With news of The Flash being developed for both television and film, with both projects helmed by Greg Berlanti, a dream, a hope, a whisper of something more for the DC Universe in film and TV has come alive. The Flash could be, and should be, the connective tissue that draws the worlds of television hit Arrow and successful Superman reboot Man of Steel together (alongside other, future properties) as one cohesive cinematic universe.
When you look at the worlds of Arrow and Man of Steel, it is easy to see them existing in the same general space. Both have a somewhat bleak and definitely dark, serious view of the world. Both have political strife and burgeoning super-heroes, reluctant to take on that role in favor of a more selfish personal quest. And both are in serious need of the hope that a character like Barry Allen, the Fastest Man Alive can bring into their worlds.
As noted in my review of the now uncannily well-timed release of Flashpoint Paradox, Barry Allen is a bastion of hope in the DC Universe, and can be for the DC Cinematic Universe (Yes, we’re directly borrowing the established phrase from Marvel, no, it doesn’t exactly exist yet), too. Allen as a shining light, as someone who is instantly drawn to use his abilities for the betterment of all those around him, as someone who embraces his power, his gift, and instantly changes public opinion of what a superhero can be, will be the perfect change the DCCU needs to elevate its heroes from dark, troubled vigilantes hiding in the shadows to the public demigods of the Justice League.
By introducing The Flash on Arrow, Warner Bros is instantly changing the paradigm: placing non-powered vigilantes alongside superpowered heroes in a still realistic world (something Arrow producers were originally not keen to do). This at first glance appears to be the goal (or at least a byproduct) of adding Batman to a Man of Steel sequel - demonstrating that the ultra-powerful like Superman, Wonder Woman, Shazam, and others can exist alongside Batman and Green Arrow without coming off as silly. The Flash, being powered, but still an "everyman" kind of character, is the perfect bridge to connect those two disparate categories.
When you take that same character (and of course the same actor) and put him on the big screen with a cameo by Superman, Batman, or both a couple of years later, you suddenly have no less than four heroes to draw from, plus however many others are introduced as guest stars on Arrow and The Flash, providing a well-established, unified world. It’s something that took Marvel five movies, a TV series (launching this fall), and five years to do, and this new trump card gives DC the ability to do the same with just three movies, two TV series and four years. That may not seem like much of a difference, but when you’re playing catch-up like DC and WB are right now, every little extra bit of speed helps.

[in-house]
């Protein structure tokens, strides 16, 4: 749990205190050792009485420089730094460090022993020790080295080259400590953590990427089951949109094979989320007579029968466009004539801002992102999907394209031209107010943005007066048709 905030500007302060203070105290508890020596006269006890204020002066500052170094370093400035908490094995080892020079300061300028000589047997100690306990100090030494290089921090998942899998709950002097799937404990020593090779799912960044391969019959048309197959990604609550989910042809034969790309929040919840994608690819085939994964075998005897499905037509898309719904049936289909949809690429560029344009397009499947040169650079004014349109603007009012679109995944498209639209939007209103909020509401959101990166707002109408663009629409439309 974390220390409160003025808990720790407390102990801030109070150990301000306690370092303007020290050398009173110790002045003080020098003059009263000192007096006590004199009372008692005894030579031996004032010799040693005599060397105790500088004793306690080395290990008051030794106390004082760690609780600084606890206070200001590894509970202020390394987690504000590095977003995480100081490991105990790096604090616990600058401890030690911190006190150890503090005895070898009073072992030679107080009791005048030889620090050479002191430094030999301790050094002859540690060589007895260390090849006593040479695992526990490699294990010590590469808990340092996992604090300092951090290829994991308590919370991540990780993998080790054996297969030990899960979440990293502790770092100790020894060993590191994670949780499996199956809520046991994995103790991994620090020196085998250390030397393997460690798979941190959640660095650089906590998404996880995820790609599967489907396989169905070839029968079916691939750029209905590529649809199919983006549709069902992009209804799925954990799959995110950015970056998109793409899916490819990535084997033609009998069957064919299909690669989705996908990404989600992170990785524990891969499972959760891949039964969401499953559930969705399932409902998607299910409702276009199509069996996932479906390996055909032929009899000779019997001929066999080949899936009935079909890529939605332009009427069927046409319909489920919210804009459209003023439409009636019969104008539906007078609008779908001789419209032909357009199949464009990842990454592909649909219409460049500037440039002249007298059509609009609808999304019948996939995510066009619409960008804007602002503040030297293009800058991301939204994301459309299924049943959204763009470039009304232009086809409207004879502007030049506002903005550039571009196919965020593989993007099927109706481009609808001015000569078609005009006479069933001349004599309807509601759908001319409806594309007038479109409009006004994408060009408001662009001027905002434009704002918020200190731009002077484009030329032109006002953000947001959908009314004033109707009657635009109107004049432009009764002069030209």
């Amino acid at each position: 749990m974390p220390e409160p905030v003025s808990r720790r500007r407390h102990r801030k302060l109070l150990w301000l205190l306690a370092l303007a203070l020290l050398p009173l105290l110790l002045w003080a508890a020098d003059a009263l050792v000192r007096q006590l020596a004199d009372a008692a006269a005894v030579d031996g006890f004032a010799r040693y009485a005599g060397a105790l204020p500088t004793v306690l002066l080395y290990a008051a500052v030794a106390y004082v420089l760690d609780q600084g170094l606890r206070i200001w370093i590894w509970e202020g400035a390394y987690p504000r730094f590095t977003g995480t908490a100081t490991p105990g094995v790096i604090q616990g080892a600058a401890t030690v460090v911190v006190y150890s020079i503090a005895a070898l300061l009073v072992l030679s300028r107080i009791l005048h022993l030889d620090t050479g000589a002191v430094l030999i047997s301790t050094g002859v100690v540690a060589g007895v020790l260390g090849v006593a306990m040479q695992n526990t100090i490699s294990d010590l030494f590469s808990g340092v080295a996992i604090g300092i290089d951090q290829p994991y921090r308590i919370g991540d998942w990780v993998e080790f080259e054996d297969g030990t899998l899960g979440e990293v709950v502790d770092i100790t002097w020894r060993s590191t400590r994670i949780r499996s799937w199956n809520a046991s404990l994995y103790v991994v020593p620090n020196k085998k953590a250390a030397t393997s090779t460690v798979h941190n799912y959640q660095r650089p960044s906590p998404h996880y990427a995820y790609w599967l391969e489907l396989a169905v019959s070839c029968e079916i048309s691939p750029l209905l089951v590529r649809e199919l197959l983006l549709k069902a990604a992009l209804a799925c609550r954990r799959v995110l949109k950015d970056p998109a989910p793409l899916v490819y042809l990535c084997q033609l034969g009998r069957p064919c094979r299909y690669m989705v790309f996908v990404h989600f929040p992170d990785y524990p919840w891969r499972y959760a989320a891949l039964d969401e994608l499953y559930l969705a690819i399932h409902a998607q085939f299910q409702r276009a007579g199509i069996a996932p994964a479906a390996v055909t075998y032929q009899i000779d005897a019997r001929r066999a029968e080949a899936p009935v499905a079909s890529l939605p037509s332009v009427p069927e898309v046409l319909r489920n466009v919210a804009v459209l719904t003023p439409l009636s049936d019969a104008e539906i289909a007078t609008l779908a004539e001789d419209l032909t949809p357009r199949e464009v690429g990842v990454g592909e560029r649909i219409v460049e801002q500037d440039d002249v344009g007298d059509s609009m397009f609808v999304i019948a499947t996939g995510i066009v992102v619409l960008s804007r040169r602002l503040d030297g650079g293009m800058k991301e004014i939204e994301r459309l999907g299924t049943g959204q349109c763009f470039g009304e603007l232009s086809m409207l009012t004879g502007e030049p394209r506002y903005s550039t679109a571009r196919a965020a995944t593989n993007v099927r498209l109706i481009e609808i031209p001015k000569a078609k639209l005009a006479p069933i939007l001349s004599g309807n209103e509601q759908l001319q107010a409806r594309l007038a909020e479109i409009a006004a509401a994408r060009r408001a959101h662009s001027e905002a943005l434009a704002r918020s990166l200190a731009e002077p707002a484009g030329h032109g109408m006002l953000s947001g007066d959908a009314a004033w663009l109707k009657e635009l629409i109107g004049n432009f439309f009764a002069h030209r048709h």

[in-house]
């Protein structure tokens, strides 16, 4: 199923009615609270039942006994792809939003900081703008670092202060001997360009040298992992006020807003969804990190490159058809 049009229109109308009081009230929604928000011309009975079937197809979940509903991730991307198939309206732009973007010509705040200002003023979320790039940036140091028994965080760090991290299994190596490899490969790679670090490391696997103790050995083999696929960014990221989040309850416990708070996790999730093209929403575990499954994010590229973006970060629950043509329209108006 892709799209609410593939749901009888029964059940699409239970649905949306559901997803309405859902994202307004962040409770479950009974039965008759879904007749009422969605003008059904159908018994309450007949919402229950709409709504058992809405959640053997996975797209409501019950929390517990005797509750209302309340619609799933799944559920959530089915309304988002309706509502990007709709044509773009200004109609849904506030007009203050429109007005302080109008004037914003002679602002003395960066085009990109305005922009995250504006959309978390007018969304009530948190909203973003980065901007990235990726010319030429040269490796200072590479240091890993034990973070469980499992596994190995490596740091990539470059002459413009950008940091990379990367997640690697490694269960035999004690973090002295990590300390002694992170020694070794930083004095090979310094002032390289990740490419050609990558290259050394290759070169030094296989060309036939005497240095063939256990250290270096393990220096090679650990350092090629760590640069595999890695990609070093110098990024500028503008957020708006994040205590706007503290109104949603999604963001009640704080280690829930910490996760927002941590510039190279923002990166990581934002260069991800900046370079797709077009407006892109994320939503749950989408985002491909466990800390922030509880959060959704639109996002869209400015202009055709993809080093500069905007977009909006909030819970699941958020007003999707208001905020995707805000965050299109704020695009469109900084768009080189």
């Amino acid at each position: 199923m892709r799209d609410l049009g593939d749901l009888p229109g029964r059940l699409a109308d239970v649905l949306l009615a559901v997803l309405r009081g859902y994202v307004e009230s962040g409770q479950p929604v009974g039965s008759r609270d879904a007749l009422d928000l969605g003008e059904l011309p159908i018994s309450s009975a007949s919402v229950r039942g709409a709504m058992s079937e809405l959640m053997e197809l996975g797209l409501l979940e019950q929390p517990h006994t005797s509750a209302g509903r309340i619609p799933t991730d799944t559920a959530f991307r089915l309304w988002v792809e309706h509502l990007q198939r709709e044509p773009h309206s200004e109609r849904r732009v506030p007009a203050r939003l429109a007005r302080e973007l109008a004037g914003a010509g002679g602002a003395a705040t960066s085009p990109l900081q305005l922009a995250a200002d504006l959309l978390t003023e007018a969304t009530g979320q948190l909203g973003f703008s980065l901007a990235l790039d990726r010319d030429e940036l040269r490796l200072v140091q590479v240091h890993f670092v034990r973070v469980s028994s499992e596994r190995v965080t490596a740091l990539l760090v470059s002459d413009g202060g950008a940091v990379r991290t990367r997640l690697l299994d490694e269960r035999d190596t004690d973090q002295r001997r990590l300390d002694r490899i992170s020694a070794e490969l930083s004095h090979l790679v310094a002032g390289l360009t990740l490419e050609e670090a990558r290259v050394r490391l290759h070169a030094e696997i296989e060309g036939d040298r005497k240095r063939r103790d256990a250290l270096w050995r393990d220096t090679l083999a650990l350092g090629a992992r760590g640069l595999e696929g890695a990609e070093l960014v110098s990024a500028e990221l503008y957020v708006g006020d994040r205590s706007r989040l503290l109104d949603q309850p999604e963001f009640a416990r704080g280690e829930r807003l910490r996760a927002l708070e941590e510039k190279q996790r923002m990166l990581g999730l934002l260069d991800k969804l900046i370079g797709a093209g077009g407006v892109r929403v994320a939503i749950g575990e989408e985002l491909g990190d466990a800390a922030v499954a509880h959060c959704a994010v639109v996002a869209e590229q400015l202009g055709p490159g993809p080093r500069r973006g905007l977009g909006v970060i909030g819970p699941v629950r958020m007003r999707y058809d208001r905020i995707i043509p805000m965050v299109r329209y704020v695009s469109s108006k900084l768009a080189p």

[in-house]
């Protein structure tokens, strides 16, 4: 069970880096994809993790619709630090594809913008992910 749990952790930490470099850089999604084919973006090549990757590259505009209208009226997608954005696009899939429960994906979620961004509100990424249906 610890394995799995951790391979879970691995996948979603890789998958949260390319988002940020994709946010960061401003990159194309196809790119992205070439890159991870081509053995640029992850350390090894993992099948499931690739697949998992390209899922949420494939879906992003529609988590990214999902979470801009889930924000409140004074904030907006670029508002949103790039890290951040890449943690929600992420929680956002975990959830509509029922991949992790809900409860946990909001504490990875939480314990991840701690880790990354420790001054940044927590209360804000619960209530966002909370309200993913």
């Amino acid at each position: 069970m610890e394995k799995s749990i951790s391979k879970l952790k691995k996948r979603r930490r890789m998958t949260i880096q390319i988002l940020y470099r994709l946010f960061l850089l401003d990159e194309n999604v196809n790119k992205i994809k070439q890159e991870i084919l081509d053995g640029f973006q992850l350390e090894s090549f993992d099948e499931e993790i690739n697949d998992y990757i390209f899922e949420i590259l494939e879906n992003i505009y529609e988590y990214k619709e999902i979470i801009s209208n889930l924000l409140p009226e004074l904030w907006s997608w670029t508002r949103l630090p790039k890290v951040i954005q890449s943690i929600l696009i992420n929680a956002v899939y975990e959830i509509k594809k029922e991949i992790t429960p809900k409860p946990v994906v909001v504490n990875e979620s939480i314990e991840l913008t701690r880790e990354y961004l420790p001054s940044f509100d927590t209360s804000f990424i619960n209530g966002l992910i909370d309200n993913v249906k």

The possibility of The Flash being the same on TV and the big screen also greatly opens up the level of risks the movie can take. If you’ve already established Barry and some of his villains on television, for instance, then the film can feature, say, the entire assembled Rogues together as a team, or a larger threat like Reverse Flash (deftly handled in animation), who might warrant a little help from some super friends. The potential for direct follow-up, having a film with threads that can be picked up on the next season of the TV show instead of having to wait two or three years for a sequel, gives the creative minds like Berlanti a whole new way of approaching both mediums, as well. Suddenly, with just one character, DC and WB have the opportunity to change the way superhero stories are told on these platforms.
As CW President Mark Pedowitz said there is “no conflict” between the TV and movie development, that certainly lends to the theory of the two using the same actor, character, and timeline. After all, no matter how you slice it, two actors playing the same role in disparate stories that don’t line up within two years, especially a lesser-known hero like the Flash, would be confusing for the general public (*cough* Marvel/Fox *cough*) – especially the fans well beyond the 40,000 or so that might be reading a Flash comic. Sure, Superman Returns came out while Smallville was on the air, but that series wasn’t using the name Superman, and that character is considerably more of a household name than the scarlet speedster.
All this could actually wind up being a silver-lining for Wonder Woman fans as well. If The Flash TV series and film are directly connected, and thus connecting the DC Cinematic Universe together, then it makes sense that Amazon, a take on a young Wonder Woman in development for the CW, is on hold. Wanting to introduce an older, more on-par with Superman & Batman version of Diana to this one, larger cinematic universe would prevent that series from hitting the air, but could at least give hope for Wonder Woman hitting the big screen sooner rather than later.
A DC Cinematic Universe, connecting both films and TV shows, is suddenly a very real possibility. With a little hope and a lot of speed, The Flash could (and should) be the one to make it all come together.